Rhapsody in “Blues” – Bethany Hensel

It's been forever since I was at the symphony last.  In between getting sick, family stuff, personal obligations, and just crappy  weather, I've missed several shows and have really really been feeling the void. 

The saying is quite true: absence makes the heart grow fonder.

So when I got the invitation to see Rhapsody in Blue, featuring solo pianist Gabriella Montero – and KDKA gave the thumbs up sign that the weather would be spectacular – I jumped at the chance to go. 

And as the orchestra launched into the first moment of Barber's Symphony No. 1, it felt like I was coming back home.  I immediately sunk into my seat, relaxed and content.  It was great to be back in th Hall, whilst a masterpiece was being performed right in front of me. 

But, here's when it got a bit…disappointing for me…where the "blue" comes in from the title of this post.  I didn't like the Rhapsody in Blue number.  Now, let me just say that the following in no way reflects on the talent and prowess of the PSO or the soloist, Gabriella Montero.  Quite to the contrary!  It was only because of they're showmanship that I was able to even sit through it at all.  You see, I HATE jazz.  Loathe the very sight and sound of anything to do with jazz.  I can't tell you why; I've no idea where such passionate antogonism comes from for jazz.  I just really really really don't like it. 

The only reason I mention it at all is to prove the point that in the hands of people who really know what they're doing, anything can be made, if not downright beautiful, exceptionally tolerable.  There was a moment, nearing the end of the 15 minute piece, that I was actually beginning to enjoy it.   It got very lyrical and "full" to me.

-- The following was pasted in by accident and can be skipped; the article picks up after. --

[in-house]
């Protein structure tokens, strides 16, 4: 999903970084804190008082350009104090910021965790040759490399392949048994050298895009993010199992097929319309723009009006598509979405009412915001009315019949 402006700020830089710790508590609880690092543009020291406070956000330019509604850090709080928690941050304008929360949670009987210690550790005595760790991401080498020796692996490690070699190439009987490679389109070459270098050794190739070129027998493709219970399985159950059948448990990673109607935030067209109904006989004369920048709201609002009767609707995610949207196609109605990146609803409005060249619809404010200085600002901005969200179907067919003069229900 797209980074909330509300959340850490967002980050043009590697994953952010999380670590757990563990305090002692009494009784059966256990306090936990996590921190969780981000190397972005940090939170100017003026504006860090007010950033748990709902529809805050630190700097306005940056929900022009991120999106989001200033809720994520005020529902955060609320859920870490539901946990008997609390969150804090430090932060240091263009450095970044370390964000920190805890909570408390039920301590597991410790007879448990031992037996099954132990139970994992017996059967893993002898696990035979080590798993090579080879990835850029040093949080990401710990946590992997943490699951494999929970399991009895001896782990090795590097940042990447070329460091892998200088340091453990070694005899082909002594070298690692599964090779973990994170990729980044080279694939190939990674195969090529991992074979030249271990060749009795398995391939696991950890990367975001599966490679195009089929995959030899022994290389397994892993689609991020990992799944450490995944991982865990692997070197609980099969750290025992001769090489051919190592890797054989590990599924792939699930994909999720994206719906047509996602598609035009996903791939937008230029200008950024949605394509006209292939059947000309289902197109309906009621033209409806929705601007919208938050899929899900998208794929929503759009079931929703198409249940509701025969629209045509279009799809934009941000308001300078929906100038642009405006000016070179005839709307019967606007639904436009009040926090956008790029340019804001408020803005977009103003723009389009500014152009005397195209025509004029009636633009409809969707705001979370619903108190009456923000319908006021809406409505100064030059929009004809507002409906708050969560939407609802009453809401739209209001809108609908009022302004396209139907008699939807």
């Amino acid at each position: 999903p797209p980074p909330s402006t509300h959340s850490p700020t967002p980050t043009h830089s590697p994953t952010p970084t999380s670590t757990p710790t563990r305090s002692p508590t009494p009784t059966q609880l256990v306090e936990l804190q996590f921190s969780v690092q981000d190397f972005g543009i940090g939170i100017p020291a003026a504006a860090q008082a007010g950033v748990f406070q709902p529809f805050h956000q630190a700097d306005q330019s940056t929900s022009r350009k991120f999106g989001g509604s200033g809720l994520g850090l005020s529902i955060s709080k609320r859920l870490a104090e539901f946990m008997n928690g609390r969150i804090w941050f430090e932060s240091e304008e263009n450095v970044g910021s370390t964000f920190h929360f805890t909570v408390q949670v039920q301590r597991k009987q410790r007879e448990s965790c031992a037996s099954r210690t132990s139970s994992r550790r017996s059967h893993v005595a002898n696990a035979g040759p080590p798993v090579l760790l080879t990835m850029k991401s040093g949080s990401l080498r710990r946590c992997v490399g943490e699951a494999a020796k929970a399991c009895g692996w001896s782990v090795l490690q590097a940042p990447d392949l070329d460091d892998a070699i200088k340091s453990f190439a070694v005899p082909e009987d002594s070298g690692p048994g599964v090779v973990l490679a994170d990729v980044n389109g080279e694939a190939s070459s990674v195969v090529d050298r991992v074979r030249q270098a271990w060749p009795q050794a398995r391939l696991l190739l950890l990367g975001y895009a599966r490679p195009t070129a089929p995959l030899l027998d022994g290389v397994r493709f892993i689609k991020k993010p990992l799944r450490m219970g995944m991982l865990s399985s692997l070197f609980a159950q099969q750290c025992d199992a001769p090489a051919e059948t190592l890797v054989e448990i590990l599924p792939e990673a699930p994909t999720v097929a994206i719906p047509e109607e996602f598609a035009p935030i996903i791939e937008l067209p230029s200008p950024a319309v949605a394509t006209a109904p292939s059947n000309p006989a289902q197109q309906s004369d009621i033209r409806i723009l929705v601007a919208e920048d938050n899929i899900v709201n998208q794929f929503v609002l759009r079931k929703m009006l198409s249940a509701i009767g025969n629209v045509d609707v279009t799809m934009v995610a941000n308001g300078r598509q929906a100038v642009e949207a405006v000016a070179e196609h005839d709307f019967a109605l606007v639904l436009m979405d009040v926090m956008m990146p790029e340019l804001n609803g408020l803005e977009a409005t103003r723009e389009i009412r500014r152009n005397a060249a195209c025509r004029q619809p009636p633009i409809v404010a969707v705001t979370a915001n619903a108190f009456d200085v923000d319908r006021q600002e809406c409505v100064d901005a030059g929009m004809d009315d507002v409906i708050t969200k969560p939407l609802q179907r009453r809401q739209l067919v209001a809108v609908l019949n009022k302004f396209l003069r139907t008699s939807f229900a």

For the jazz lovers out there, you will absolute LOVE Rhapsody in Blue.  For the non-jazz lovers, you will find it pleasurable to listen to, but it really won't make you swoon.  If you want to swoon, stay for the second half of the program, Mendelsshon's Symphony No. 5.

Now THAT is a score!  Felix Mendelssohn can basically do no wrong.  He's prolific.  I fell in love with his Concerto in E Minor for Violin and Orchestra, and ever since then, have devourd his work.  It's great stuff, and has withstood the test of time. 

And Andres Cardenes was absolutely flawless in stepping into the role of conductor from first violin.  He wasn't as uh, energetic as some of the European conductors, but he was perfectly poised and passionate and was a joy to watch. 

all in all, my welcome back to the Hall and the PSO was a great one. :) 

Except for the jazz (delicate shudder)

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